The Destruction of Le Panier

Sixty-five years ago, the Nazis carried out one of their most spectacular atrocities in occupied France, destroying almost an entire quartier of Marseilles. John Gimlette pays a visit to Le Panier, and finds it still physically and emotionally scarred.

It was a place of legendary squalor. Most of the streets were too narrow and steep even for carts, and the fish had to be carried up on poles. Surprisingly, amongst those who’d briefly wallowed in its filth were Napoleon, Casanova, the painter Puget, and a convent of nuns who cut off their noses to scare the Saracen raiders. And the district’s filles de joie were known to sailors everywhere as some of the most obliging and unrepentant in the world.

The Germans detested Marseille. The head of the French Gestapo, Karl Oberg, described the city as ‘a cancer’, and declared that ‘Europe cannot survive until Marseille has been purified’. As for Le Panier, despite the fact that it was no more than a miserable ghetto of refugees, it was referred to in Berlin, rather mystically, as the Kasbah Marseillais.

Seldom has fantasy ever got such a grip of reality. It seems Reichsführer Himmler had been taken in by the oafish Oberg’s reports, in which Le Panier was portrayed as teeming with spies and gun-runners; Oberg predicted that wild gangs of bandits would soon be breaking free and screaming up though France. Alarmed, Himmler demanded a ‘radikale Lösung’, or radical solution, a clear indication of the atrocity required. In Oberg he had a man he could rely on to do something catastrophically futile.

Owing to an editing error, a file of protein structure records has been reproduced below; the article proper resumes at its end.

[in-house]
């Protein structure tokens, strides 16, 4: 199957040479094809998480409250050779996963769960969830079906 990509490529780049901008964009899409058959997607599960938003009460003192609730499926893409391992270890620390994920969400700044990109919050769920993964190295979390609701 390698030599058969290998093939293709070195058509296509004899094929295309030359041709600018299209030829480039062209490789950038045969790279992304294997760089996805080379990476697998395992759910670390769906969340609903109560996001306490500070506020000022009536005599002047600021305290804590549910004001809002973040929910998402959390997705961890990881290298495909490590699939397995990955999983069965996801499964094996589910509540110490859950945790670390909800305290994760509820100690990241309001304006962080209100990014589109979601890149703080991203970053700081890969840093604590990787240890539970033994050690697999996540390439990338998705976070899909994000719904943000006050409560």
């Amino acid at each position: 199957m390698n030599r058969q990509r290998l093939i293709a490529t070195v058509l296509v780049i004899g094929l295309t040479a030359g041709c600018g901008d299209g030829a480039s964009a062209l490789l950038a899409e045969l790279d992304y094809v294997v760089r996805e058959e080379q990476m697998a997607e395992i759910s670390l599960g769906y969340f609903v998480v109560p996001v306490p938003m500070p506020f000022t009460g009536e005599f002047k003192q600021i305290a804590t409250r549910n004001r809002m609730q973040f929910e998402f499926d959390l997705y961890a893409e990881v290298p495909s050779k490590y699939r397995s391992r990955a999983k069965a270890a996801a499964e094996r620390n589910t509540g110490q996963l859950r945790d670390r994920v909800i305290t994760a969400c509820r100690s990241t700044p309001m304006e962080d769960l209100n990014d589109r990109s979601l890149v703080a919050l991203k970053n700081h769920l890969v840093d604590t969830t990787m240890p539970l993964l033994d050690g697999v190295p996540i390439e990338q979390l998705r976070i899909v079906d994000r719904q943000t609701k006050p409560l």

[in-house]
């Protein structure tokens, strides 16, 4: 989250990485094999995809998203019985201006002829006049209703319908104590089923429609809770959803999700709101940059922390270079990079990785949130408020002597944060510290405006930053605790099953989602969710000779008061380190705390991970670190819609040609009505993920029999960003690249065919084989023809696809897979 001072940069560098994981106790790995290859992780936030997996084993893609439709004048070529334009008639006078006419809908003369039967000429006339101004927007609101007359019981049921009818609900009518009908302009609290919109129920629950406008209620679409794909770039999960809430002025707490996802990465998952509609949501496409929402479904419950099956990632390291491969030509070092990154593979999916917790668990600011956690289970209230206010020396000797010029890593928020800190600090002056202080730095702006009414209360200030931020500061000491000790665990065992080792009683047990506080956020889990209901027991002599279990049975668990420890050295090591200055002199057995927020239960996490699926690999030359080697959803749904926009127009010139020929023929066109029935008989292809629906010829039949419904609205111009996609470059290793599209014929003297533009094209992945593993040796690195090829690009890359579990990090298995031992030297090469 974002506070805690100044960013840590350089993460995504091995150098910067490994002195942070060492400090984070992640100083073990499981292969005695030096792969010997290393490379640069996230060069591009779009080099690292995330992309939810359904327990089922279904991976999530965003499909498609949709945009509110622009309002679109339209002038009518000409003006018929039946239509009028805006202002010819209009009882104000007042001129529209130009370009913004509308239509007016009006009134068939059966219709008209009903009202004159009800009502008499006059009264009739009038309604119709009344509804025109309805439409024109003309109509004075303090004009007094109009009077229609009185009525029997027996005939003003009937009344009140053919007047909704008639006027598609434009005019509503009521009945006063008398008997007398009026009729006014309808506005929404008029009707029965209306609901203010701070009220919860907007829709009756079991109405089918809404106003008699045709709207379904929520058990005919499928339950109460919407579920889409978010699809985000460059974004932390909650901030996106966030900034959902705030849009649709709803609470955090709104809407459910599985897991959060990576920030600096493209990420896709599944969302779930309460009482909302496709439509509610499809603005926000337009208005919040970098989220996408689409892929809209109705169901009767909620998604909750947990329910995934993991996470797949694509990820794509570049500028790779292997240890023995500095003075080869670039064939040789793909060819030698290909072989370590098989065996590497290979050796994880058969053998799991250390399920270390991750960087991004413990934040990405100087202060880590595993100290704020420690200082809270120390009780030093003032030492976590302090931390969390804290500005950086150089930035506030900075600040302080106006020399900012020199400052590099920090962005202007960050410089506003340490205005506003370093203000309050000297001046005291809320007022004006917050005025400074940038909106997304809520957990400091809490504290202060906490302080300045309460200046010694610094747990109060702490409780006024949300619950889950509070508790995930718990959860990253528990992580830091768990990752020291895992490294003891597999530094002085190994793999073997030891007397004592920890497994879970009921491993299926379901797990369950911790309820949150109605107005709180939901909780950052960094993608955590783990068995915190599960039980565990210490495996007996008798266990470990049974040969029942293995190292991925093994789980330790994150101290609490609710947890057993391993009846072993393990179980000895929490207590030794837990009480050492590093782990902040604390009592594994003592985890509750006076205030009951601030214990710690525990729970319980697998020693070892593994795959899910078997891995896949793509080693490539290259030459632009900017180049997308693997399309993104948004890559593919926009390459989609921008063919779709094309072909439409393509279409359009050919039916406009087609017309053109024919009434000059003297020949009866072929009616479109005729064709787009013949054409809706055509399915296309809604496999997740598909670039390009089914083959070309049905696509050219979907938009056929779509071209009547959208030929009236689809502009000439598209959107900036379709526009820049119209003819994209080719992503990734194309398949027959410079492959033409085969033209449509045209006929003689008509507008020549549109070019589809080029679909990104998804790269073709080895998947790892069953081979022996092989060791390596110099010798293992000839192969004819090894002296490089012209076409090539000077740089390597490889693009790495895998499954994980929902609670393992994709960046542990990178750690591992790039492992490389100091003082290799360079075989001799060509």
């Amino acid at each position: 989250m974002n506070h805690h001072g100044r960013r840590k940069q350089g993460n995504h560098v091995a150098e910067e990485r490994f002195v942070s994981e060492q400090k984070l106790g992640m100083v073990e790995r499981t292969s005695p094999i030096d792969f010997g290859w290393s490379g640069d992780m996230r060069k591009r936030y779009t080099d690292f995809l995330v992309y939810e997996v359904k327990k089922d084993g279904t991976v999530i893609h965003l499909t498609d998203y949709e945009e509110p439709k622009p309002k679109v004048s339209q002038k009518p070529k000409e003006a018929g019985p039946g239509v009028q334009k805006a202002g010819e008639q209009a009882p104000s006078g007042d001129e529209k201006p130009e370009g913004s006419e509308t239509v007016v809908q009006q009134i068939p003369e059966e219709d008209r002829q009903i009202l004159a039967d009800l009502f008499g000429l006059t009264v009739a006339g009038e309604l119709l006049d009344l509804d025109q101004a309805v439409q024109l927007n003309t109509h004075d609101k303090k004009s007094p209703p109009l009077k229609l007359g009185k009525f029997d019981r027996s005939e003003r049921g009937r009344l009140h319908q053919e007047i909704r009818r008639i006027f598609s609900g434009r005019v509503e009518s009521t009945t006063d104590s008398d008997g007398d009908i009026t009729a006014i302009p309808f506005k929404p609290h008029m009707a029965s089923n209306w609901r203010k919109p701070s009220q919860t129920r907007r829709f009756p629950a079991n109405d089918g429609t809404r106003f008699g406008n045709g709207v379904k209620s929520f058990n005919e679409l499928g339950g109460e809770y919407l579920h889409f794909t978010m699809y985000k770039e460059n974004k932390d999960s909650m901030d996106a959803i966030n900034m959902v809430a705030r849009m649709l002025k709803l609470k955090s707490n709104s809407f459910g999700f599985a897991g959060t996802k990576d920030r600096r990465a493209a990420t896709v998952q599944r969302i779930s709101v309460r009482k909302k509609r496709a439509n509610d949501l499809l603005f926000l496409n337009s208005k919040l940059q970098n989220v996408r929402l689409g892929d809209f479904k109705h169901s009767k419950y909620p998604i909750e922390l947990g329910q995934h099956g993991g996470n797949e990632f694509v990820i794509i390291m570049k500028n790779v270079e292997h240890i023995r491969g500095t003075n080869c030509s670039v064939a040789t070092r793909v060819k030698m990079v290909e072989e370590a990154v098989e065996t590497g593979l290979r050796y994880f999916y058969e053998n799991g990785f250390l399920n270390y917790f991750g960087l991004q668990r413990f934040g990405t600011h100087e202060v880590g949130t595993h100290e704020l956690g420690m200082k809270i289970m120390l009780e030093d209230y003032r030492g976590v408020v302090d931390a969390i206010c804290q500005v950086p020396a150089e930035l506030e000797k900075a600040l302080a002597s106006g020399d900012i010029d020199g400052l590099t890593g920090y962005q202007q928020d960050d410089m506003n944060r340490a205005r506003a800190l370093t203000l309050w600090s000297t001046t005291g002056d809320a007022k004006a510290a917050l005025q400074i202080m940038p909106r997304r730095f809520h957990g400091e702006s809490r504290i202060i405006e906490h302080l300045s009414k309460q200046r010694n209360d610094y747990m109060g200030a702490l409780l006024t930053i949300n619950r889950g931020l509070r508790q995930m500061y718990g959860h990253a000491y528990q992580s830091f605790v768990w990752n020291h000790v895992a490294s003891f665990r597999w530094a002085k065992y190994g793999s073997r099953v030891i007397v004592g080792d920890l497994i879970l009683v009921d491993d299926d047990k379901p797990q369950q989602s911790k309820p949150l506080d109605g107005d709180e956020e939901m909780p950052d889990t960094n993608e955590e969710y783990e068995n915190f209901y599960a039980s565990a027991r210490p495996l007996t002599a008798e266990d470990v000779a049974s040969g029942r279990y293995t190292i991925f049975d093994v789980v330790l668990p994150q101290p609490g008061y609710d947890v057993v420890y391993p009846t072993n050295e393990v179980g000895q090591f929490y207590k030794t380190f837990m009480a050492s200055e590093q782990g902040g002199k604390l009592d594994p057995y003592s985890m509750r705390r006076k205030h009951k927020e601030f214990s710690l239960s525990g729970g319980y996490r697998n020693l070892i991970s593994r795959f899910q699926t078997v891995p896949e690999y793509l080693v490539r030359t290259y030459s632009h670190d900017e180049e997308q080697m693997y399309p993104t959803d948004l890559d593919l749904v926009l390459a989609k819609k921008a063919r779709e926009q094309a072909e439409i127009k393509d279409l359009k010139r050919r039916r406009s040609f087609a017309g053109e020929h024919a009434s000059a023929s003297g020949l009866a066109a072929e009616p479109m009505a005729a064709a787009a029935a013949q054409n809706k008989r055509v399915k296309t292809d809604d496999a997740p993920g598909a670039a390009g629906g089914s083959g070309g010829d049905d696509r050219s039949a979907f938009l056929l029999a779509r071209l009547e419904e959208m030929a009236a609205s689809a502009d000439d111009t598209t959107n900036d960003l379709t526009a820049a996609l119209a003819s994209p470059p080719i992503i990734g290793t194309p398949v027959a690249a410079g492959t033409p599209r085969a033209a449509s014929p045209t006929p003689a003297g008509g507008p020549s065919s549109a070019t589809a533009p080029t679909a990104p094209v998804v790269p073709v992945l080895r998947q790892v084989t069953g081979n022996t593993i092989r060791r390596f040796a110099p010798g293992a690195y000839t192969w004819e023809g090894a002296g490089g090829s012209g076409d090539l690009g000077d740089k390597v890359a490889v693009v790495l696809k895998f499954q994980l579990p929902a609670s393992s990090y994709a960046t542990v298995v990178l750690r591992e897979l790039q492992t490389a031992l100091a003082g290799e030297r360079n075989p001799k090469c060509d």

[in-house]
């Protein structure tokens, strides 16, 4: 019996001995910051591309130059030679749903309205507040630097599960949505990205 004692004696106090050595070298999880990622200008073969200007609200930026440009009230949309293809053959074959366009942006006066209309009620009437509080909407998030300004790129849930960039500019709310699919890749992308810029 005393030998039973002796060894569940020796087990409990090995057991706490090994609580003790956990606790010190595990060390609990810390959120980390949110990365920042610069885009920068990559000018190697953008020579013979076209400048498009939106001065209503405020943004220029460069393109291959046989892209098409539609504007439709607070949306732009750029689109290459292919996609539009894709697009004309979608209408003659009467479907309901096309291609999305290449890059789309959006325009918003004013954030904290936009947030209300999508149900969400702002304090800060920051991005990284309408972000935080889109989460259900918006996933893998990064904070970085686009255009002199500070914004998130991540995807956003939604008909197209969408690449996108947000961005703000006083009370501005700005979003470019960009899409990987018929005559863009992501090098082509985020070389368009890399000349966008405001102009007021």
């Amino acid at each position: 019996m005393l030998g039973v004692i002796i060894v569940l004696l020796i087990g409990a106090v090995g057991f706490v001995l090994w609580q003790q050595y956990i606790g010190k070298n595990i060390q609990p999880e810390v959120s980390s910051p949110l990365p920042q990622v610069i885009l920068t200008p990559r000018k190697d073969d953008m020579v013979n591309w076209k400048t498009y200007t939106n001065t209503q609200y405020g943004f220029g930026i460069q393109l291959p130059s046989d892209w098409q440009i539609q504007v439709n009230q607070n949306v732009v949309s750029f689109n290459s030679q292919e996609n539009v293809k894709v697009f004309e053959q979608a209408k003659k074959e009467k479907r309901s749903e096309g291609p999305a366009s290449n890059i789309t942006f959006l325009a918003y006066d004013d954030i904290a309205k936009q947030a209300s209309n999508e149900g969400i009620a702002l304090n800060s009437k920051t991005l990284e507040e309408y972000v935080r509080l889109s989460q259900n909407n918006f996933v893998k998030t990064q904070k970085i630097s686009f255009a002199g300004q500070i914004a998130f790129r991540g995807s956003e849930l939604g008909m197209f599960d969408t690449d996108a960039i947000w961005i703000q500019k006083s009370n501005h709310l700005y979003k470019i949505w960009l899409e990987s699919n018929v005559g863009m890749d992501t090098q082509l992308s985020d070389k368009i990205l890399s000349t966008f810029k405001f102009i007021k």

Almost as soon as they arrived in Marseille, in November 1942, the Germans began organizing the systematic destruction of Le Panier. It was not their first attempt at town planning (they had already blown up Hamburg’s Gängeviertel district), but it was easily their most savage.

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